What To Do After A Loss
Avoid Unscrupulous Contractors
Avoid contractors and others who are attempting to take advantage of your loss. This includes building contractors and unlicensed adjusters who enter town after a storm to take advantage of the situation. If the offer sounds too good to be true, it probably is. Work with building contractors who live in the area and have built a good reputation, and don’t pay for repairs in advance of the work being done.
Know your coverages
Contact your agent or insurance company and discuss your options. Ask “what if” questions to better understand what types of losses are covered and what coverage options are available:
- What if a tree falls on my car or home?
- What if someone falls on my property?
- What if hail damages my car?
- What if my home or vehicle are flooded, am I covered?
Understanding different scenarios will help you select the options that are best for you.
Understanding what is and isn’t covered under a policy is important. Some homeowners policies are “named perils” policies, while others are “all perils” policies. “Named perils” policies specify a list of things that are covered, and anything not specifically named is not covered, unless added by endorsement. “All perils” policies generally cover anything that can damage your home that is not specifically excluded in the policy. Endorsements are usually available that can expand what’s covered, such as adding coverage for jewelry, water damage, earthquake, mold, etc. Again, it’s best to talk to an agent if you have questions about what your policy does or does not cover.
Most homeowners policies do NOT cover flood damage. Flood insurance is a separate product, usually underwritten by the Federal Emergency Management Agency, or FEMA, through the National Flood Insurance Program. Some private carriers also offer flood insurance. You do not have to be in the flood plain to purchase flood insurance. Typically, there is a 30 day waiting period to purchase flood insurance, so plan ahead.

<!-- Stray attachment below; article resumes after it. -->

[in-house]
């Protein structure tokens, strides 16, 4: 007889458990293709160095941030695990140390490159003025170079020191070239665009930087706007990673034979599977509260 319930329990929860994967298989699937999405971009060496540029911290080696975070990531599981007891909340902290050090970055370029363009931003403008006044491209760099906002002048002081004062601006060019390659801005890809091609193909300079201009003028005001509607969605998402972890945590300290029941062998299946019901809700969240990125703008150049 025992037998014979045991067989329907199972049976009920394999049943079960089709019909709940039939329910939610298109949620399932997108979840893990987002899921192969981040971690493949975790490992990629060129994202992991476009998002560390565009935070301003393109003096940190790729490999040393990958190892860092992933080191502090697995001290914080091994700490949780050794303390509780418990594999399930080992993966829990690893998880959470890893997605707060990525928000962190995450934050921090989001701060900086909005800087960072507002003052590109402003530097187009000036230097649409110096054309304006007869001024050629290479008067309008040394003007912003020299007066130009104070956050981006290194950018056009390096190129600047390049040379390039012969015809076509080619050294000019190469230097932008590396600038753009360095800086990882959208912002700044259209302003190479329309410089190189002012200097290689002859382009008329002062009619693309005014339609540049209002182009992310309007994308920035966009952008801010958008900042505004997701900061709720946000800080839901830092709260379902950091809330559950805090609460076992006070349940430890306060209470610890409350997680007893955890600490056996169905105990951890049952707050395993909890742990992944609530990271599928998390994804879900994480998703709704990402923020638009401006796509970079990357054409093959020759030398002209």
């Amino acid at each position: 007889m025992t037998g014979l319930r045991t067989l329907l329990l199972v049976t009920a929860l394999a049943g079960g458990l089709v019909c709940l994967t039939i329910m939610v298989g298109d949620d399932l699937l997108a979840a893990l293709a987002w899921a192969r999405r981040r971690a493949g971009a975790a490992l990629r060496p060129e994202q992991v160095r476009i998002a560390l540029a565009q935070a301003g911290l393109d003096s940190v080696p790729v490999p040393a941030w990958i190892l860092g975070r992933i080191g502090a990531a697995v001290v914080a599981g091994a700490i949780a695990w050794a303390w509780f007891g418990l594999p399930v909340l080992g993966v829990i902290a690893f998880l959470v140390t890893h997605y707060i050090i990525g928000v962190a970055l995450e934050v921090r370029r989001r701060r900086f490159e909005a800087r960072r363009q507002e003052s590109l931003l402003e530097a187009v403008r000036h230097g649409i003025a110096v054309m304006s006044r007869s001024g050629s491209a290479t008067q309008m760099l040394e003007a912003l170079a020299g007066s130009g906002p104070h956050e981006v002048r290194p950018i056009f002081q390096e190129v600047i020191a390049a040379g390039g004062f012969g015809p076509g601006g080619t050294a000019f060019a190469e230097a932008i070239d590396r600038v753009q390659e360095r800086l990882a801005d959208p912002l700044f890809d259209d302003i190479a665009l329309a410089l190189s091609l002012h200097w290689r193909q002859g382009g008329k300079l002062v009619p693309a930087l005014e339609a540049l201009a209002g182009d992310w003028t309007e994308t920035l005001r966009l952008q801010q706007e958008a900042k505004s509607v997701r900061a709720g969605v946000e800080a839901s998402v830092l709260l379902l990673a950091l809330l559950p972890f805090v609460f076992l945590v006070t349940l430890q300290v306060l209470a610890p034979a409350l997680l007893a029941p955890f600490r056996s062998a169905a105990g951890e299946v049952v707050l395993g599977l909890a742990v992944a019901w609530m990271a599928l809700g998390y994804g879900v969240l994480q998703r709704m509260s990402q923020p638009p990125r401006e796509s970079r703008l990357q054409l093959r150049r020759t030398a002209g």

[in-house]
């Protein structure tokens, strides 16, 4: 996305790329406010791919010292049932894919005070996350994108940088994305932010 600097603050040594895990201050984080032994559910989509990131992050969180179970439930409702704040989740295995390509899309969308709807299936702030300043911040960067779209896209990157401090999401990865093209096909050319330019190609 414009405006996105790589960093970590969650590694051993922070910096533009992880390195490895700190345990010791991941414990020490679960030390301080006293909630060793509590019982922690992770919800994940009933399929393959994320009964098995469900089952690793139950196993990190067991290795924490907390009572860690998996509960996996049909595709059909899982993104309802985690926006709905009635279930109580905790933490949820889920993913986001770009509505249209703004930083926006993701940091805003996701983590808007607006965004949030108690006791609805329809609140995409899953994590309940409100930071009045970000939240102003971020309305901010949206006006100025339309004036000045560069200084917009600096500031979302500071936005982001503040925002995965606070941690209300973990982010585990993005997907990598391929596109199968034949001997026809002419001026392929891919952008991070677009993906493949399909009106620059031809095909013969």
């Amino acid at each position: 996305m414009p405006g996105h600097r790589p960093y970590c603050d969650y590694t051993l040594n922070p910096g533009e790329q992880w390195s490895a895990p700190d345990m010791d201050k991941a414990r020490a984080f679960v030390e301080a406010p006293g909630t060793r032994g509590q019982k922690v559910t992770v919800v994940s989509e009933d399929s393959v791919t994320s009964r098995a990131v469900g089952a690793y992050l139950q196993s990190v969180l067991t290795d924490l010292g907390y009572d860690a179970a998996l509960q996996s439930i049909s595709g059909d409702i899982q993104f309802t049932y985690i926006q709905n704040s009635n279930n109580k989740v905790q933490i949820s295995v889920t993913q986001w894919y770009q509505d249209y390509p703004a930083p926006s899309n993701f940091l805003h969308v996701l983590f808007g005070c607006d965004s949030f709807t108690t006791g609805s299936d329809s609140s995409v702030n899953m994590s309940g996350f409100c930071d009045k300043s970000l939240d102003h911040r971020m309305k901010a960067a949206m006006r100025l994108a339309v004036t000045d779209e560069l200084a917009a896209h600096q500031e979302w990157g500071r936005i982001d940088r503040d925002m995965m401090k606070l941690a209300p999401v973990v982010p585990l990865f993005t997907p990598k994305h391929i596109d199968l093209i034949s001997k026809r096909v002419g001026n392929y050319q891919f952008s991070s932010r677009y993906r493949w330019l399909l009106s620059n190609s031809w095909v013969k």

Commercial insurance has many of the same property protections available as homeowners insurance does in relation to Texas weather, although there are some unique coverages available to commercial policies. One such coverage is business interruption insurance. Business interruption insurance is a type of insurance that covers the loss of income that a business suffers after a disaster. The income loss covered may be due to disaster-related closing of the business facility or due to the rebuilding process after a disaster. This type of coverage is generally not sold as a stand-alone policy, but can be added onto the business' property insurance policy or comprehensive package policy such as a business owner's policy (BOP). Since business interruption is included as part of the business' primary policy, it only pays out if the cause of the loss is covered by the overarching policy.
Deductible amounts vary, and can affect the premium you pay, so you should consult with your insurance agent about what deductible amount is right for you.
“Actual Cash Value” vs “Replacement Cost”
The difference in what an insurance company will pay for your damaged home could be significantly different under an Actual Cash Value policy than a Replacement Cost policy. Your insurance company may offer both ACV and RC as options, or only one type. Check your coverage and make sure you understand what it means.
Replacement Cost compensates you for the actual cost of replacing property. If your camera is stolen, for example, a replacement cost policy will reimburse you the full cost of replacing it with a new camera of like kind. The insurer will not take into consideration wear and tear. Actual cash value is equal to the replacement cost minus any depreciation (ACV = replacement cost – depreciation). It represents the dollar amount you could expect to receive for the item, in this example, the camera, if you sold it in the marketplace.
Other Related Resources
Additional ICT Resource Pages